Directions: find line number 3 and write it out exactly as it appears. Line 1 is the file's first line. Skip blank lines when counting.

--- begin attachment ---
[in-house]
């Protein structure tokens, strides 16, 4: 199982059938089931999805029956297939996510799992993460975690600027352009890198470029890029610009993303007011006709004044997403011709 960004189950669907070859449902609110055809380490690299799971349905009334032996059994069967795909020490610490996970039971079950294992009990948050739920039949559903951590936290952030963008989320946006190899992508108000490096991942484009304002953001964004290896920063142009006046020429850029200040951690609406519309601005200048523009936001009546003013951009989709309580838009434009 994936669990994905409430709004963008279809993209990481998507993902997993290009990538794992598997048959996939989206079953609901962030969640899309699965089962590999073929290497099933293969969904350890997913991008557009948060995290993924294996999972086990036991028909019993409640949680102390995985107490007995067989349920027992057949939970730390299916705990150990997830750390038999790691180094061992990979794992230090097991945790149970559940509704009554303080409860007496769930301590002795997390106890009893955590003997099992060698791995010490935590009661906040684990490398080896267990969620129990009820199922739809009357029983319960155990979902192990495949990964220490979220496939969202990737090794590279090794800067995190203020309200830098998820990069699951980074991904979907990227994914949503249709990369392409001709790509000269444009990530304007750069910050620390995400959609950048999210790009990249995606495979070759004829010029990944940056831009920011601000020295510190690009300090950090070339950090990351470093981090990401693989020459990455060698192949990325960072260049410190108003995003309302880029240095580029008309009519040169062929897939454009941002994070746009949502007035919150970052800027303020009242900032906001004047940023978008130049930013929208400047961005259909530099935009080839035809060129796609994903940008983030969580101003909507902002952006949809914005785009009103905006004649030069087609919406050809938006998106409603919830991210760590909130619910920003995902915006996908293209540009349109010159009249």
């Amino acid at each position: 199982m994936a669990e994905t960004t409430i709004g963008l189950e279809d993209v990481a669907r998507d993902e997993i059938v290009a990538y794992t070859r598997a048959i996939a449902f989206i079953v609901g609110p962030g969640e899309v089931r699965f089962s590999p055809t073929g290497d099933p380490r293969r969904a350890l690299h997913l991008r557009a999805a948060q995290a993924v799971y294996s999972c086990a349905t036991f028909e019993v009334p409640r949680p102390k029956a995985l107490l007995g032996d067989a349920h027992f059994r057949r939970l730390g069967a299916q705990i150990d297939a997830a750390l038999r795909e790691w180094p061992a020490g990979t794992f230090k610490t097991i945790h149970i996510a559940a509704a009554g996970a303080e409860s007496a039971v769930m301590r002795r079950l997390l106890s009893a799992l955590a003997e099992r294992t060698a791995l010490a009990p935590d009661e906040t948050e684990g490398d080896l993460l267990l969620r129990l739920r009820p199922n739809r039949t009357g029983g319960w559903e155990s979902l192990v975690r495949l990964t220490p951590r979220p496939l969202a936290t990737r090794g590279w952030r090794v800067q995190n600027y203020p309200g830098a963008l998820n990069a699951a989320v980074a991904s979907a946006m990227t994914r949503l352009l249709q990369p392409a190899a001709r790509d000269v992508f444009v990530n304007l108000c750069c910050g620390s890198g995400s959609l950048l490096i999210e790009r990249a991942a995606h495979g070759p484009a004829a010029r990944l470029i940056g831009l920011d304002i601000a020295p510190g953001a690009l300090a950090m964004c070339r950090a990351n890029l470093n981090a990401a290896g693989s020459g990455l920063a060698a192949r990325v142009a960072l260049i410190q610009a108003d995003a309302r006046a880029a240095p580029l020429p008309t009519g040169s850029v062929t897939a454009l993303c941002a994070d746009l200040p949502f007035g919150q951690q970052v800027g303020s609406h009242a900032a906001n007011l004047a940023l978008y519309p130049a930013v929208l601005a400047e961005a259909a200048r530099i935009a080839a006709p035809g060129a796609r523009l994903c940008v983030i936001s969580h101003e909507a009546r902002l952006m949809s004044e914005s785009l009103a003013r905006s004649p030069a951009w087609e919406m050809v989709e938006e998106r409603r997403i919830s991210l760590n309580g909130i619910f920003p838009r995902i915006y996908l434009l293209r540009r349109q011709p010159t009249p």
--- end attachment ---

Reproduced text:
């Amino acid at each position: 199982m994936a669990e994905t960004t409430i709004g963008l189950e279809d993209v990481a669907r998507d993902e997993i059938v290009a990538y794992t070859r598997a048959i996939a449902f989206i079953v609901g609110p962030g969640e899309v089931r699965f089962s590999p055809t073929g290497d099933p380490r293969r969904a350890l690299h997913l991008r557009a999805a948060q995290a993924v799971y294996s999972c086990a349905t036991f028909e019993v009334p409640r949680p102390k029956a995985l107490l007995g032996d067989a349920h027992f059994r057949r939970l730390g069967a299916q705990i150990d297939a997830a750390l038999r795909e790691w180094p061992a020490g990979t794992f230090k610490t097991i945790h149970i996510a559940a509704a009554g996970a303080e409860s007496a039971v769930m301590r002795r079950l997390l106890s009893a799992l955590a003997e099992r294992t060698a791995l010490a009990p935590d009661e906040t948050e684990g490398d080896l993460l267990l969620r129990l739920r009820p199922n739809r039949t009357g029983g319960w559903e155990s979902l192990v975690r495949l990964t220490p951590r979220p496939l969202a936290t990737r090794g590279w952030r090794v800067q995190n600027y203020p309200g830098a963008l998820n990069a699951a989320v980074a991904s979907a946006m990227t994914r949503l352009l249709q990369p392409a190899a001709r790509d000269v992508f444009v990530n304007l108000c750069c910050g620390s890198g995400s959609l950048l490096i999210e790009r990249a991942a995606h495979g070759p484009a004829a010029r990944l470029i940056g831009l920011d304002i601000a020295p510190g953001a690009l300090a950090m964004c070339r950090a990351n890029l470093n981090a990401a290896g693989s020459g990455l920063a060698a192949r990325v142009a960072l260049i410190q610009a108003d995003a309302r006046a880029a240095p580029l020429p008309t009519g040169s850029v062929t897939a454009l993303c941002a994070d746009l200040p949502f007035g919150q951690q970052v800027g303020s609406h009242a900032a906001n007011l004047a940023l978008y519309p130049a930013v929208l601005a400047e961005a259909a200048r530099i935009a080839a006709p035809g060129a796609r523009l994903c940008v983030i936001s969580h101003e909507a009546r902002l952006m949809s004044e914005s785009l009103a003013r905006s004649p030069a951009w087609e919406m050809v989709e938006e998106r409603r997403i919830s991210l760590n309580g909130i619910f920003p838009r995902i915006y996908l434009l293209r540009r349109q011709p010159t009249p």